On Thu, 12 Oct 2006 16:50:13 -0400 (EDT), "Leichter, Jerry"
<[EMAIL PROTECTED]> wrote:

> This suggests that,
> rather than looking for weak keys as such, it might be worth it to
> do "continuous online testing":  Compute the entropy of the generated
> ciphertext, and its correlation with the plaintext, and sound an
> alarm if what you're getting looks "wrong".  This might be a
> worthwhile thing to have, not just for detecting weak keys, but
> to detect all kinds of software and hardware failures.  Since it's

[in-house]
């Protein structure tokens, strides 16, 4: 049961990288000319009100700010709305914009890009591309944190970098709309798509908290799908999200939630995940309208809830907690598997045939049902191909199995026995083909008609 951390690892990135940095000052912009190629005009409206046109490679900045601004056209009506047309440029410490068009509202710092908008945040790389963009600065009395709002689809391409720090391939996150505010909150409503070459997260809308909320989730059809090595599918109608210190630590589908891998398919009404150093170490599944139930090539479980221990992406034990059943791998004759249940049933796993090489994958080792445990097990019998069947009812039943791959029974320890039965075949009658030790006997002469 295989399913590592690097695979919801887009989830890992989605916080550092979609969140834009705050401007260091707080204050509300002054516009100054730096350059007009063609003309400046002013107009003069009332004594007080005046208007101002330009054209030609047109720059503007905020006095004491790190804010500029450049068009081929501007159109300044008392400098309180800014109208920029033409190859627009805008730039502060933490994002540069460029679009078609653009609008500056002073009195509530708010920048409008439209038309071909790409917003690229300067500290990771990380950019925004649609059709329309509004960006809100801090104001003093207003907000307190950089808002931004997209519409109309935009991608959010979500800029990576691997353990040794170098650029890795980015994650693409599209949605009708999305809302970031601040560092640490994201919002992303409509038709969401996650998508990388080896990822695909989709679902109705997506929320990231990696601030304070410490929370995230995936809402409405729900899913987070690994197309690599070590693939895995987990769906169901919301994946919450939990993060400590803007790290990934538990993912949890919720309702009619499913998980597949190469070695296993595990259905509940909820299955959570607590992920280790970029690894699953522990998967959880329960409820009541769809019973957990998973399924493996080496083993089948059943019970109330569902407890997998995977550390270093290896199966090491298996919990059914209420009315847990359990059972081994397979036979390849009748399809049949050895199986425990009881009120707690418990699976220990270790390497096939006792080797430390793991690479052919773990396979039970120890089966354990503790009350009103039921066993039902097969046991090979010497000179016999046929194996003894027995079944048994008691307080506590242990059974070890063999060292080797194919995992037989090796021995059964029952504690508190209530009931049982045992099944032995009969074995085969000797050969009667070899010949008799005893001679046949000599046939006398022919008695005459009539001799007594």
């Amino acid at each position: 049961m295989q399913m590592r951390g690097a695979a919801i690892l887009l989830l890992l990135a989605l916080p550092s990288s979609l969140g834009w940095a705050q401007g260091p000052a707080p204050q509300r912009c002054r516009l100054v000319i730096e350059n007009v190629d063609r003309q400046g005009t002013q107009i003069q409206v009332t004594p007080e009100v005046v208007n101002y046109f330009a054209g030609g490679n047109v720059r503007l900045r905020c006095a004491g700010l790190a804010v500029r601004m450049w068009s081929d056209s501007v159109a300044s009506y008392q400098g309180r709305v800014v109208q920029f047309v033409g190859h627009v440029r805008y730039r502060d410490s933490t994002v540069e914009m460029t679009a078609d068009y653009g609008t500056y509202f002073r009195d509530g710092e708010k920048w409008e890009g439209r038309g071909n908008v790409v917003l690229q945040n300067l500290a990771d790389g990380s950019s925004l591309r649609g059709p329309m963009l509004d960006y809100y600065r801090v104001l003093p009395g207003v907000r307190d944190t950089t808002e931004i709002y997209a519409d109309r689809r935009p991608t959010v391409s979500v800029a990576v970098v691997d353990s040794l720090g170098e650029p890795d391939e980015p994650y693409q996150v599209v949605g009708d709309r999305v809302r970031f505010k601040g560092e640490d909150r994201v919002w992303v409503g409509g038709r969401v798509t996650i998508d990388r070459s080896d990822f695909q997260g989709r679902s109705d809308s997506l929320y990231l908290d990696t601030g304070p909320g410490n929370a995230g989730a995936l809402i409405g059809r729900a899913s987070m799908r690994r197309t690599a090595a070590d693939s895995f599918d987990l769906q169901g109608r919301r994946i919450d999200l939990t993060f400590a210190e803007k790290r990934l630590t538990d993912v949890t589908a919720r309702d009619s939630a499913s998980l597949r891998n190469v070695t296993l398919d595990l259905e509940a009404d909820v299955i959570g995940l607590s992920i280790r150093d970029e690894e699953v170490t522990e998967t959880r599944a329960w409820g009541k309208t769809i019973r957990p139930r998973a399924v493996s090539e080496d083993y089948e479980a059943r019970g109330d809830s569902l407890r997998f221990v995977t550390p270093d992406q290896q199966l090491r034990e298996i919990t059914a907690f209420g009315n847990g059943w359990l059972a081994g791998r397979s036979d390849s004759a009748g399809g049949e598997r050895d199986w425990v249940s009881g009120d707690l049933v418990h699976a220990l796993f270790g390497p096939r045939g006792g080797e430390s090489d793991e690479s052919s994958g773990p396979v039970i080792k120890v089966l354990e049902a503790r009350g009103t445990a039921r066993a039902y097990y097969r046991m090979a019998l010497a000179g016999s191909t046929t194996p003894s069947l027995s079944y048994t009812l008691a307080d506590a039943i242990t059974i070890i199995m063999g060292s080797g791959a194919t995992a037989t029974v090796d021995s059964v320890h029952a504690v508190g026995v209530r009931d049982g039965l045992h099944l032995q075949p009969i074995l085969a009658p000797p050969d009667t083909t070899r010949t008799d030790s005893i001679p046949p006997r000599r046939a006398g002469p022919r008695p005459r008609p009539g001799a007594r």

> outside of the actual encryption datapath, a bug either fails to
> sound an alarm when it should - leaving you where you were without
> this new check - or sounds a false alarm, which unless it occurs
> too often, shouldn't be such a big deal.
> 
This is a very interesting suggestion, but I suspect people need to be
cautious about false positives.  MP3 and JPG files will, I think, have
similar entropy statistics to encrypted files; so will many compressed
files.

For a more substantive, less hand-wavey analysis, see
http://www.isoc.org/isoc/conferences/ndss/05/proceedings/papers/storageint.pdf
which has actual file system entropy measurements. 


                --Steven M. Bellovin, http://www.cs.columbia.edu/~smb

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